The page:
We assume that the wisdom of crowds will ensure that a fair impression is given overall – that the uncensored self-expression of hundreds of millions will tend towards the truth. Half the time it just regresses to the mean.
I wonder if he understands any of the ideas he has introduced there. I suspect not. In any case we assume no such thing. Under certain conditions to have greater confidence in the pooled thought of a group than in any one individual from that group, but most of the time all you get is a collection of opinions.
The article is about how important he is and how much more seriously he should be taken than people who just write anonymous comments. He says an internet troll’s opinion should carry no more weight than graffiti. That ‘should’ is a bit of a giveaway. He doesn’t like being criticised and is flailing around for a way to stop it happening that doesn’t sound excessively totalitarian. Inevitably there are calls, above and below the line, for some kind of control on what people can say without providing a name. Prohibition is some people’s answer to everything, sadly.
Although he writes under the name David Mitchell, I have no idea who he is, or whether that is his real name. To me he is anonymous as I am to him. I have no idea whether his opinion is based on any kind of expert knowledge that might give it a little weight. Internal evidence in the text suggests not. He just objects to people saying bad things about him.
So do we all, but the answer, I’m afraid, is not to set yourself up as an opinion-former in a major national newspaper. Anyone who has any kind of public profile, from this little blog to the comment pages of the Guardian, from Westminster to Old Trafford, passing through Hollywood on route to Hello magazine, is open to personal criticism. Communication works both ways. You tell me what you think, and I’ll tell you if I think you’re wrong. Some people will get nasty. Not everyone is nice. Not everyone cares who you think you are. Some will snipe quietly without leaving a trace. If they aren’t doing it on line they’ll be doing it in the pub, or just to themselves. The only difference is that you don’t get to find out. You delete them. You live with it, if you want people to hear your ideas.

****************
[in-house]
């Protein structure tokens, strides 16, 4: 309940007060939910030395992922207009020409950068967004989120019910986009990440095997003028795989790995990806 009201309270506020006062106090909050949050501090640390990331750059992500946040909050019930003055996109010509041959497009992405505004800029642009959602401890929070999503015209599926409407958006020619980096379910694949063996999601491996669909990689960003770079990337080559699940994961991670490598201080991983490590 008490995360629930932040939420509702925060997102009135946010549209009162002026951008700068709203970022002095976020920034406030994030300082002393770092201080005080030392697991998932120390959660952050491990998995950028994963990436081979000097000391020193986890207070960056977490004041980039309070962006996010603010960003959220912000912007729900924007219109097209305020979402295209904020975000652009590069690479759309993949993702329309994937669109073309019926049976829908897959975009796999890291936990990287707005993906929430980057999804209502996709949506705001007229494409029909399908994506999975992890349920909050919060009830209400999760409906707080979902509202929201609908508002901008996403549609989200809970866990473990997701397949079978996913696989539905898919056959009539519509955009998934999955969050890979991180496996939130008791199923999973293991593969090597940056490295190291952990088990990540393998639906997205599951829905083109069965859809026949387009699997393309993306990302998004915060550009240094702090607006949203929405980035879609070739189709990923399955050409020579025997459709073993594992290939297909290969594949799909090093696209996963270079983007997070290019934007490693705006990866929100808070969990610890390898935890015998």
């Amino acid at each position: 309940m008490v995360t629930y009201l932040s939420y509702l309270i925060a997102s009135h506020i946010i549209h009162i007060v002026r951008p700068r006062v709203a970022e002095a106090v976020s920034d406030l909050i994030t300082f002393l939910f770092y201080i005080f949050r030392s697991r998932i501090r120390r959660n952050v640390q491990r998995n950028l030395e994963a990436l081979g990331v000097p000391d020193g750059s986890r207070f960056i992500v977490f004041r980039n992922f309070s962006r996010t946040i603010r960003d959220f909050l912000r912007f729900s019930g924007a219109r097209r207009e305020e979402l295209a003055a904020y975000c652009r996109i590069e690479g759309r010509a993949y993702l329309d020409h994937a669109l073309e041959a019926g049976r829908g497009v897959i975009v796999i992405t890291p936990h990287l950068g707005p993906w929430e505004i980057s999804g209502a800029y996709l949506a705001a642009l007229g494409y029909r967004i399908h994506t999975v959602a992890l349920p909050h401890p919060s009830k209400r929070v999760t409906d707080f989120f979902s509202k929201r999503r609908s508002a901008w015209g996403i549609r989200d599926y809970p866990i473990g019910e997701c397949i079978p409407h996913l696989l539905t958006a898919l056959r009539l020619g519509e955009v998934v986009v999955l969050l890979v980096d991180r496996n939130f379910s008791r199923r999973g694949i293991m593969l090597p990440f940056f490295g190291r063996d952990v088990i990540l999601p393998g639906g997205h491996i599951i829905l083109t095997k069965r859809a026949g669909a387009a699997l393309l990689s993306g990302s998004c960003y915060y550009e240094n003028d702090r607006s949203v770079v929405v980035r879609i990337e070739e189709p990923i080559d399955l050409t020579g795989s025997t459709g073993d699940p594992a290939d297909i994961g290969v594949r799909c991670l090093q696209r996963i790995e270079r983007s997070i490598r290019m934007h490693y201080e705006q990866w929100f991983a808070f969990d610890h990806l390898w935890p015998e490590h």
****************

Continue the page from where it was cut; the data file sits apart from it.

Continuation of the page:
The alternative is to shut people up by force, and that is not a good idea. In any case, you can’t stop people disagreeing with you, or thinking bad things about you. Not everyone likes you, and not everyone thinks you’re wonderful. You can’t change that, however Draconian the laws you pass.
An opinion is worth the value we attribute to it. No more, no less. I attribute little or no value to the opinion of David Mitchell because it’s clear he’s writing from a personal perspective, motivated by the chip on his shoulder. He knows little of his subject and is not interested in informing or promoting the interests of the reader. A journalist’s worthless opinion is obviously worth nothing. A priori, any journalist’s opinion is worth nothing. As a graffiti artist or a troll’s opinion is worth nothing unless it creates value for itself.
The whole article, and many of the comments, and the assumption behind it- that many people will agree with him- is no more than a self-conscious plea to be taken as seriously as he takes himself. Not an attractive posture.
In part two, I shall rant about groups who think they are special and try to protect their imagined status by making rules to exclude those who are ‘not like them.’